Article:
Many hard-working individuals naturally want to pass on their assets to
their family -- the people they care about the most. In this post, we
will discuss the Crummey Trust and how this trust can play an essential
role in a comprehensive estate planning strategy, as well as some of the
challenges presented to this type of trust by interested external parties.
The Crummey Trust Explained
A Crummey Trust is typically used by parents who want to extend
gifts to their children without the IRS imposing any gift tax penalty upon either the grantor
or the gift recipient. For the tax year 2018, the maximum gift amount
was $15,000 per recipient. For the tax exclusion to apply, the following
stipulations must be met:
- the beneficiary must have a "present interest" in the gift,
- those 18 and over must be granted immediate access to withdrawal of the gift,
- the withdrawal typically must be made within 30 to 60 days,
- any monies left after the withdrawal period are subject to withdrawal rules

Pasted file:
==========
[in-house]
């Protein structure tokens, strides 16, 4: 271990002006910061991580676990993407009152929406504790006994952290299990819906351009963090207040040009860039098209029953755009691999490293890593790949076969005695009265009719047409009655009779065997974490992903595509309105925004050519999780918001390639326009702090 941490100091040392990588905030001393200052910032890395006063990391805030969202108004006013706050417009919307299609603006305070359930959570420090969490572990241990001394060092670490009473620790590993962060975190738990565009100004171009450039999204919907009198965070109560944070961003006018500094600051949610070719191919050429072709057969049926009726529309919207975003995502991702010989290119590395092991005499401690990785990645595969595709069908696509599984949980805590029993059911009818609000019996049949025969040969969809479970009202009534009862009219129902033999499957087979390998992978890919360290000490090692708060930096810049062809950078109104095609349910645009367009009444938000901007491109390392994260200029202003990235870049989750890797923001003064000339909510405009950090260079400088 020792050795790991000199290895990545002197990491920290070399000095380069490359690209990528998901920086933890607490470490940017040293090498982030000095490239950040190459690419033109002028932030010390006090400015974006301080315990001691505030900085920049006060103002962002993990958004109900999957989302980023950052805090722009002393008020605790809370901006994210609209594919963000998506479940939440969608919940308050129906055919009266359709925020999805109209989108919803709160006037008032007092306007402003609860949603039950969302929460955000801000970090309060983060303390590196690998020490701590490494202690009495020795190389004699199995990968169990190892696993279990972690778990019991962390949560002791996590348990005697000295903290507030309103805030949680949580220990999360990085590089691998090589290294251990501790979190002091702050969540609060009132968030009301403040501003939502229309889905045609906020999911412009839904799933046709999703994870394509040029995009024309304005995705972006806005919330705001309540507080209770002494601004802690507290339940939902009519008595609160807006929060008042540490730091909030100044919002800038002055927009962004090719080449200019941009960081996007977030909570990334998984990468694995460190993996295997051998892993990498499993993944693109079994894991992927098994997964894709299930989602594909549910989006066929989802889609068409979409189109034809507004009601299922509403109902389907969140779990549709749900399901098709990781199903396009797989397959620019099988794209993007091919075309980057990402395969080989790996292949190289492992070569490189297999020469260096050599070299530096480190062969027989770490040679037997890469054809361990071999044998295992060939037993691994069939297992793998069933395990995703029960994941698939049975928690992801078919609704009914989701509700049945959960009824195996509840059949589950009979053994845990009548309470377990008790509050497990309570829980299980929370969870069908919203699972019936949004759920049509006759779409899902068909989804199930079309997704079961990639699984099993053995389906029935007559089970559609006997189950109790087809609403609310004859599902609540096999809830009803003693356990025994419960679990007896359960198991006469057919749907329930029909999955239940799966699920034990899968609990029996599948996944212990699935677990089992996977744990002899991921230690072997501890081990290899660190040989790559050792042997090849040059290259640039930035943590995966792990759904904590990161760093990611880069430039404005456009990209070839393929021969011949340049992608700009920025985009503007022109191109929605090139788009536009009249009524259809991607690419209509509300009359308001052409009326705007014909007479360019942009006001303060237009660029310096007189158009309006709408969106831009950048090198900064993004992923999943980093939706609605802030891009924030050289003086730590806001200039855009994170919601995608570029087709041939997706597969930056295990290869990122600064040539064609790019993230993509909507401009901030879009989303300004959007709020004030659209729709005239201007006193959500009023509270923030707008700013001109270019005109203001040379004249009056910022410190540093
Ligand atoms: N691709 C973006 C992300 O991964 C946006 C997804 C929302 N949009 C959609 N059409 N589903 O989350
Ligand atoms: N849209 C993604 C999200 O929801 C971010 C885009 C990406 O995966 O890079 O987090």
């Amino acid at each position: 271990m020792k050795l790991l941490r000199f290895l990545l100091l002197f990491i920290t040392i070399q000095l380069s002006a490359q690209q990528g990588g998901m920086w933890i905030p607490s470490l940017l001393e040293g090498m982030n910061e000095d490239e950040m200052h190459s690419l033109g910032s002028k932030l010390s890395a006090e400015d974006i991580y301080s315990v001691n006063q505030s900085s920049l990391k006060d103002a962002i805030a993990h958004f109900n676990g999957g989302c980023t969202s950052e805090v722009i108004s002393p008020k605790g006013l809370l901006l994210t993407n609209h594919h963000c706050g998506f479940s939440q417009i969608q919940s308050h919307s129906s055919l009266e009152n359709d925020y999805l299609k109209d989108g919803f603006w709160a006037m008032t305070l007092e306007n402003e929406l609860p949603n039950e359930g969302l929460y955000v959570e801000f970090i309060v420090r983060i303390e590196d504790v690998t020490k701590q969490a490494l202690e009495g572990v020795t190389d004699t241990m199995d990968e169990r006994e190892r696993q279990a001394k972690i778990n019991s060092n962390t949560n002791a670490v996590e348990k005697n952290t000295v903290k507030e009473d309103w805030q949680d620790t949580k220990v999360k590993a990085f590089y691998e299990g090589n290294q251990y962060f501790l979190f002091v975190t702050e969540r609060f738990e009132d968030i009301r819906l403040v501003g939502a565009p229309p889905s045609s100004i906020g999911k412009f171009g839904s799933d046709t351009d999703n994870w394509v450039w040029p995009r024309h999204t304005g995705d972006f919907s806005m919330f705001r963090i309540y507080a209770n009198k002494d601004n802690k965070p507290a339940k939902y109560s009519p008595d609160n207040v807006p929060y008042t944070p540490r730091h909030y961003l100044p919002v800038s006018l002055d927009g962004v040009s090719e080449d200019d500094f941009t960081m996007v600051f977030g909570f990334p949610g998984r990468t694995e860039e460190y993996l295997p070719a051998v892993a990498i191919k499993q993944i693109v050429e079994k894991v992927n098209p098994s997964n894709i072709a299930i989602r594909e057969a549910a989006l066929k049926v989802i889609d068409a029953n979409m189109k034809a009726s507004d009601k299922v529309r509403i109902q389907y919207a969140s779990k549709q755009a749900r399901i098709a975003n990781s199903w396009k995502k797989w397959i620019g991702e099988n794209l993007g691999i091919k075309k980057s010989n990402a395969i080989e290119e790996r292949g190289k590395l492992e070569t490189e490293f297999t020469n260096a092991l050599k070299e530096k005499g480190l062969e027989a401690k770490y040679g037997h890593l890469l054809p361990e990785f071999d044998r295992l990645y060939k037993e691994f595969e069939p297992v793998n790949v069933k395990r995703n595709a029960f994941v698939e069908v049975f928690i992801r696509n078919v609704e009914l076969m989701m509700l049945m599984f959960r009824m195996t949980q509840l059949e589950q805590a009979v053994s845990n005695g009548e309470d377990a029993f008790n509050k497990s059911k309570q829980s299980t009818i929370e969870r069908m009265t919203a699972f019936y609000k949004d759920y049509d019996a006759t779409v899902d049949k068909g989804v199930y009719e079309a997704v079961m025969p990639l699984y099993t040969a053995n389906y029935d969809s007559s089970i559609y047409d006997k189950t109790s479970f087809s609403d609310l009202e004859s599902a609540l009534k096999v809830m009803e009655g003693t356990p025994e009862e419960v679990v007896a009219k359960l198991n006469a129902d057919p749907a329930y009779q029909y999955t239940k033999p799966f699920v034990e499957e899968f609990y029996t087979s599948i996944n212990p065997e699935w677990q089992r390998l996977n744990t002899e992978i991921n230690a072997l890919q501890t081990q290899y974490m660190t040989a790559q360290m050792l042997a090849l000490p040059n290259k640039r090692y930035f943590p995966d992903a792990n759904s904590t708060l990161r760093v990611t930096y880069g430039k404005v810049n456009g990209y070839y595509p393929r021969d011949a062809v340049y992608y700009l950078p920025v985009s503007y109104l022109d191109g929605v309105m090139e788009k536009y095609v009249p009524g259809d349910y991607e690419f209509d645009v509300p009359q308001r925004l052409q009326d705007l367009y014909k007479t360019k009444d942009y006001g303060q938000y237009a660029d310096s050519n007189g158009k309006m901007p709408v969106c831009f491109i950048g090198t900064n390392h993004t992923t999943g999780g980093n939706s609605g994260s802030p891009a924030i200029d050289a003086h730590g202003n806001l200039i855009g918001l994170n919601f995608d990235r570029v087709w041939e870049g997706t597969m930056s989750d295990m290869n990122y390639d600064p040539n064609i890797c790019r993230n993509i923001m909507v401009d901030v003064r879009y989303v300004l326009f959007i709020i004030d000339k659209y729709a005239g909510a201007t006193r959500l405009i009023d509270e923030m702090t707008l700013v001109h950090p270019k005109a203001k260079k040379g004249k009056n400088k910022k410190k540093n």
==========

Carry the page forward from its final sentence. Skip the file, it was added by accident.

set by the trust grantor.
In some cases, a parent may create this type of trust and regularly gift
to their minor children. These minor children are not allowed to withdraw
from the trust, thereby allowing the trust to continue to build in value.
The trust grantor (parent) will typically set up withdrawal rules during
the creation of the trust in order to stipulate at what age, 18 and beyond,
their child can begin to make actual gift withdrawals from the trust.
Challenges to the Crummey Trust
In a recent court case,
Mikel v. Commissioner, the IRS tried to make the argument that an in terrorem clause in a Crummey
Trust per se shows that withdrawal rights are illusory. Fortunately the
taxpayer won the case, thus protecting their trust from the reaches of
the IRS and any other potential creditors. If you would like to know more
about setting up a Crummey Trust for your beneficiaries, please
contact us! We can help with all your estate planning needs including living wills,
granting power of attorney, charitable trusts, advance directives and more.